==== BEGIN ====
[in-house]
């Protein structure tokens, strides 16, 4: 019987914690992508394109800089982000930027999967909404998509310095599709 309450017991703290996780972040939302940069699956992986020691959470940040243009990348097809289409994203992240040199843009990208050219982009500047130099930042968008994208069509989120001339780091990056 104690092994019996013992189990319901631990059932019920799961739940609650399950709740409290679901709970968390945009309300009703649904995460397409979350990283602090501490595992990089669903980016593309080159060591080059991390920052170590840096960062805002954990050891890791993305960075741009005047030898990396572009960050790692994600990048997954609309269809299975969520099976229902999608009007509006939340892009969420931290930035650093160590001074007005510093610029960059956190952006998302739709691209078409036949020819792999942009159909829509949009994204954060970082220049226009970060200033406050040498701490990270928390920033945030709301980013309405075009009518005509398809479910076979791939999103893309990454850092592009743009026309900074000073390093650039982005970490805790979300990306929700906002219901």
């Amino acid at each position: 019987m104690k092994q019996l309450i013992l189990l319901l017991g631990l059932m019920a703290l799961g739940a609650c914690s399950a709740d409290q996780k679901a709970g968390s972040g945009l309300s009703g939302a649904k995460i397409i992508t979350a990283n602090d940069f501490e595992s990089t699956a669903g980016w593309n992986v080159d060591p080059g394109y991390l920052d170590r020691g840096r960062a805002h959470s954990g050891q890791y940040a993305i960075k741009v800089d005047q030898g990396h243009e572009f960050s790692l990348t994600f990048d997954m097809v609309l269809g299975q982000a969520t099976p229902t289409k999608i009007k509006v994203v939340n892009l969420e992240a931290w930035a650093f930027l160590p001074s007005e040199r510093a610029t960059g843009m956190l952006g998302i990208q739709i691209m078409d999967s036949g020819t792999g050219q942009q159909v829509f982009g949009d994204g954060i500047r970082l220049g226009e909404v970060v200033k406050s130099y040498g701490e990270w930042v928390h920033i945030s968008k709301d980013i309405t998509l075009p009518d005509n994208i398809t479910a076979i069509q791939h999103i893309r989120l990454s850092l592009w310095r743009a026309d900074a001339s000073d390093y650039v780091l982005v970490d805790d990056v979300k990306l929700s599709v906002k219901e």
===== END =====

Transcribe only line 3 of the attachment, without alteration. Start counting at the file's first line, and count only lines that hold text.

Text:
């Amino acid at each position: 019987m104690k092994q019996l309450i013992l189990l319901l017991g631990l059932m019920a703290l799961g739940a609650c914690s399950a709740d409290q996780k679901a709970g968390s972040g945009l309300s009703g939302a649904k995460i397409i992508t979350a990283n602090d940069f501490e595992s990089t699956a669903g980016w593309n992986v080159d060591p080059g394109y991390l920052d170590r020691g840096r960062a805002h959470s954990g050891q890791y940040a993305i960075k741009v800089d005047q030898g990396h243009e572009f960050s790692l990348t994600f990048d997954m097809v609309l269809g299975q982000a969520t099976p229902t289409k999608i009007k509006v994203v939340n892009l969420e992240a931290w930035a650093f930027l160590p001074s007005e040199r510093a610029t960059g843009m956190l952006g998302i990208q739709i691209m078409d999967s036949g020819t792999g050219q942009q159909v829509f982009g949009d994204g954060i500047r970082l220049g226009e909404v970060v200033k406050s130099y040498g701490e990270w930042v928390h920033i945030s968008k709301d980013i309405t998509l075009p009518d005509n994208i398809t479910a076979i069509q791939h999103i893309r989120l990454s850092l592009w310095r743009a026309d900074a001339s000073d390093y650039v780091l982005v970490d805790d990056v979300k990306l929700s599709v906002k219901e």